Ideas Are Easy... Execution Is Difficult

from the so-why-do-we-protect-the-ideas? dept

It's an ongoing theme around here, but ideas are everywhere. The real trick to making something great often has extremely little to do with the idea, and much more to do with the execution. That's where the real innovation occurs -- in taking an idea and trying to figure out how to make it useful. It's that process that's important, much more than the original idea. As nearly anyone who has brought a product from conception to market will tell you, what eventually succeeds in the market is almost always radically different than the original "idea." That's part of the reason why patents are so often harmful to innovation. The patent is for that core idea, which is rarely the key in making something successful. But by limiting who can innovate off of the idea (or just by making it much more expensive) you're limiting that process of innovation.

Some people disagree with this, but the failure of Cambrian House, once again seems to demonstrate the vast gap between ideas and execution. Cambrian House was a well-hyped company that tried to "crowdsource" new companies and products. I've paid attention to them for a while, since their business model had some similarities to what we do with the Techdirt Insight Community. However, as the founder of Cambrian House admitted in explaining the company's changing plans, it wasn't difficult to get people to come up with all sorts of interesting and exciting ideas -- but where the company failed was in getting anyone to actually execute on any of those ideas. Ideas are a starting point -- but it's high time that we stopped worshipping the idea, and started recognizing how much more important execution is in driving innovation.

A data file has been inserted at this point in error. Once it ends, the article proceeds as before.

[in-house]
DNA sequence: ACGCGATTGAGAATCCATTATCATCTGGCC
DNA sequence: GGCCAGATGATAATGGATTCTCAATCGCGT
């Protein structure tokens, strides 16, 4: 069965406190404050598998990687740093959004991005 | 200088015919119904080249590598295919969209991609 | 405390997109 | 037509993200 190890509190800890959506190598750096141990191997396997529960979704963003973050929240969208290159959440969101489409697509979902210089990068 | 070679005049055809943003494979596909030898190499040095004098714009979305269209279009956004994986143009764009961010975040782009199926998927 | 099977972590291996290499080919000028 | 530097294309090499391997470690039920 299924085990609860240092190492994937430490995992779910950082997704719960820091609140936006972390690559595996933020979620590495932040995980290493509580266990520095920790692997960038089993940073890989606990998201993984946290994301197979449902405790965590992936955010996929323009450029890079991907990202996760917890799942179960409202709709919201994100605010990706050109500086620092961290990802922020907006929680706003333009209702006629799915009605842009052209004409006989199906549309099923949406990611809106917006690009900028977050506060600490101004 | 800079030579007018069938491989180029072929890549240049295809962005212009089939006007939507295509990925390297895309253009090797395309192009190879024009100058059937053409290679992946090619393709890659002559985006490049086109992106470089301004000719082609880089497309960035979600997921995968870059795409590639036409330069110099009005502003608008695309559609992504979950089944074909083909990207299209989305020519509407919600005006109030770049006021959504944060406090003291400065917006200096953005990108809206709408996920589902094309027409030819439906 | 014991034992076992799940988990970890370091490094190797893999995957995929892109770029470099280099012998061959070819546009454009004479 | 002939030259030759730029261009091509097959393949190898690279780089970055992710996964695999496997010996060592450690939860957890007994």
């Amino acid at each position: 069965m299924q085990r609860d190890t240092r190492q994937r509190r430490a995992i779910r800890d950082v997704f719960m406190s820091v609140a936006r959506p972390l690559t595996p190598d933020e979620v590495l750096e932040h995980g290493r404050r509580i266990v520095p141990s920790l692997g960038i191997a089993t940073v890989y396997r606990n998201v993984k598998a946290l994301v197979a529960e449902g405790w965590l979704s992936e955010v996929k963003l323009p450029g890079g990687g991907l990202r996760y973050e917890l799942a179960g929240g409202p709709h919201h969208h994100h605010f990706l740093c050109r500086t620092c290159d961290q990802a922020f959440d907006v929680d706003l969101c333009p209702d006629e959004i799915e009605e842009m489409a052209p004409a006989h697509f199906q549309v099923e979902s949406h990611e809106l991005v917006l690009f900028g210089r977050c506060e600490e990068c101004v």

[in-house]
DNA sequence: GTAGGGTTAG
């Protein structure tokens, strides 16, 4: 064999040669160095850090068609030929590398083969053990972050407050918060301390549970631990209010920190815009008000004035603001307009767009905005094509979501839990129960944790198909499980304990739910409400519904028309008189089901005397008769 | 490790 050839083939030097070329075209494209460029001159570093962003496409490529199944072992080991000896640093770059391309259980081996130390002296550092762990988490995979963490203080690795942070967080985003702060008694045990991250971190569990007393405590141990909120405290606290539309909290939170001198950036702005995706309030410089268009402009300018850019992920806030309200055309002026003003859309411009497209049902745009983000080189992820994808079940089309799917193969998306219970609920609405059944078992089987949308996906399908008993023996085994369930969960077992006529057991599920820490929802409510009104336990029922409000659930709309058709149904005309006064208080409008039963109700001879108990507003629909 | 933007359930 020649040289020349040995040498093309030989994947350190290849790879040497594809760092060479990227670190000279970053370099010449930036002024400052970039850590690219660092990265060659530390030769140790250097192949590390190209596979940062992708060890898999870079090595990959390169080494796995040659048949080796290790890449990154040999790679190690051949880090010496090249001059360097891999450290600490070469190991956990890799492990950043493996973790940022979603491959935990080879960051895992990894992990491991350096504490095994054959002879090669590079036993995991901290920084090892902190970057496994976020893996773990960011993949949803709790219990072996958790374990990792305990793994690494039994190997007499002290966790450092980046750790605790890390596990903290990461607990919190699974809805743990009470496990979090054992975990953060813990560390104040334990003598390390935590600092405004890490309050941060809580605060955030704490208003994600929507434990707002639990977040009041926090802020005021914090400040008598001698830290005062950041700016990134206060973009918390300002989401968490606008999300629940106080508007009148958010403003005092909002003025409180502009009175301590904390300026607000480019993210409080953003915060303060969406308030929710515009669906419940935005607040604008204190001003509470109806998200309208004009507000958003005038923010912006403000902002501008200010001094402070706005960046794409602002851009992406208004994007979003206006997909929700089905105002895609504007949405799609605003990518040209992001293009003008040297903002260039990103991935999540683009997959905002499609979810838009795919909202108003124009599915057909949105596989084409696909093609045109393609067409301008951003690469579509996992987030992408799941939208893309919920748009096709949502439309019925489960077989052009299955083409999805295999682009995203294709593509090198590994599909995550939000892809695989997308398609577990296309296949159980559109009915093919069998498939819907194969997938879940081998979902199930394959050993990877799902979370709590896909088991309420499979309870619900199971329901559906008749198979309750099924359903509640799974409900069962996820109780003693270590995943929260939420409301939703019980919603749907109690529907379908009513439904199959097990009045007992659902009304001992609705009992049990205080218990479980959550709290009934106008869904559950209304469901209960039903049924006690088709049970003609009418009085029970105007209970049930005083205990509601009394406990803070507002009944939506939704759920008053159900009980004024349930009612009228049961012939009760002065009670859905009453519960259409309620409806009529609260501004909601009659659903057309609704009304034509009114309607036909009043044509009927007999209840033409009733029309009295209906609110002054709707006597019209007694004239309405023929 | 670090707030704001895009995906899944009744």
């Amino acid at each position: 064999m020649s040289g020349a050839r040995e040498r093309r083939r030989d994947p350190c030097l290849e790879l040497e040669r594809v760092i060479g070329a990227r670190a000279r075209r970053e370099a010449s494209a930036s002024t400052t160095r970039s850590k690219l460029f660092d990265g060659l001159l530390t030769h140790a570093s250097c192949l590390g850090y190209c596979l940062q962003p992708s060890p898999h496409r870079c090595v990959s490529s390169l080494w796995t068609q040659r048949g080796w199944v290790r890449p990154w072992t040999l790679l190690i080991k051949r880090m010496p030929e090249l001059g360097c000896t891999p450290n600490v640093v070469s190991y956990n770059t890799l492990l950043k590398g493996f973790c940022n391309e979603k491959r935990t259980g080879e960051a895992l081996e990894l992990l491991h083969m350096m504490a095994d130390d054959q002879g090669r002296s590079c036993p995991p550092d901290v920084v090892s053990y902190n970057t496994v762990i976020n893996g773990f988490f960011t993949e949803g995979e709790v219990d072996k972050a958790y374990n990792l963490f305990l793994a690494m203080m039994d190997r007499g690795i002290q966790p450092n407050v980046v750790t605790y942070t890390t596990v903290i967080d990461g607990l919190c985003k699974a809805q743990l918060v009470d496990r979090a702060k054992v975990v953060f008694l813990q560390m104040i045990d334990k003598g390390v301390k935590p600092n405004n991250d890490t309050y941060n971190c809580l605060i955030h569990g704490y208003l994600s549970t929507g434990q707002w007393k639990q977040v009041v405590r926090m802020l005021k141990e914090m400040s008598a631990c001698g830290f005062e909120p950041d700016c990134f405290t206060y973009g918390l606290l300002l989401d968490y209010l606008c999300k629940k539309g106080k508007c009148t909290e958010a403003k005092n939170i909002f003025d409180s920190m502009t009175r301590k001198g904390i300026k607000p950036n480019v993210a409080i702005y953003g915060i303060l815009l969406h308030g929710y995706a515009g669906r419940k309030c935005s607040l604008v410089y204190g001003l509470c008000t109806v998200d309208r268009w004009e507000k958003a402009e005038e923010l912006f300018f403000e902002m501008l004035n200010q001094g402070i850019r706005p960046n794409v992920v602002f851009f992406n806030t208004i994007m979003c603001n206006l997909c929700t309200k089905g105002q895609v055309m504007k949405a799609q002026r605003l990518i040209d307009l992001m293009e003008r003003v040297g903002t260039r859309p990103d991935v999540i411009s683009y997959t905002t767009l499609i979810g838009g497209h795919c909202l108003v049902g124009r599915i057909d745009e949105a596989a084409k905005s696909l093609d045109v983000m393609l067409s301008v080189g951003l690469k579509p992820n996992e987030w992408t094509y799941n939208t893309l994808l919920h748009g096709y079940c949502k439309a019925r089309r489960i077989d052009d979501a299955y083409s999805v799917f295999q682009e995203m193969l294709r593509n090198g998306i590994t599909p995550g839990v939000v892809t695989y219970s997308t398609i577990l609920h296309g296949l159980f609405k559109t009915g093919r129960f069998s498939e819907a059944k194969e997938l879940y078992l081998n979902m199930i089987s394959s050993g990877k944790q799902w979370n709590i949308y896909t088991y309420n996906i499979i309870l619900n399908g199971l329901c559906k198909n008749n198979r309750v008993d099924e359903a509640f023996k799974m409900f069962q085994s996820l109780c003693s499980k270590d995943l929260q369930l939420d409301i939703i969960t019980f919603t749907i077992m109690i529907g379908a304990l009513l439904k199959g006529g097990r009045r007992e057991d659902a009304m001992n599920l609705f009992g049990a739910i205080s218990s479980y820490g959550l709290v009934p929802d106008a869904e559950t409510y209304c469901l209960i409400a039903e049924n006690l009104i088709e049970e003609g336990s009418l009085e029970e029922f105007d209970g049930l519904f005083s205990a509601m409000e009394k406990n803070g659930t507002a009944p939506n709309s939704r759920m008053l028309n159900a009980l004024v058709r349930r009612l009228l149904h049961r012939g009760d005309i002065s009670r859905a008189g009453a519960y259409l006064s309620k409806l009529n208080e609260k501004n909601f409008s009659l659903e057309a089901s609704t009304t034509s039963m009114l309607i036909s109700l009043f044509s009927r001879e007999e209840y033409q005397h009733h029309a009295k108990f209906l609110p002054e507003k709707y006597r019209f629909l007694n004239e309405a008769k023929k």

Filed Under: execution, ideas, innovation
Companies: cambrian house


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  1. identicon
    A. Rational Human, 15 May 2008 @ 5:39pm

    What is an idea?

    angry dude,

    E=mc^2 is not an idea. Its a conclusion drawn from a very fundamental theory about how an important part of reality works. Many pages of math and multiple connections to numerous physical laws, that took decades of effort to discover, are required to demonstrate the validity of the equation. This actually comes much closer to the constructive proof allowed by patents than a mere idea. However, to turn it into a useful product: a bomb, power plant, or power source for an aircraft carrier takes a lot more than just the the equation and the many pages of math to prove the equation describes reality.

    An idea is just some random notion that just pops into someone's head. It may or may not be a good one. The only way to be sure its a good one is to make it real, market it, and sell it for cash. At least make the damn thing work rather than leaving it as bar room beer talk.

    Getting an idea is cheap and stupidly easy. You can have a hundred before breakfast without breaking a sweat. One out of a thousand may be worth taking further. One out of a thousand of those might even be worth building. The making it real part is orders more difficult than just getting an idea.

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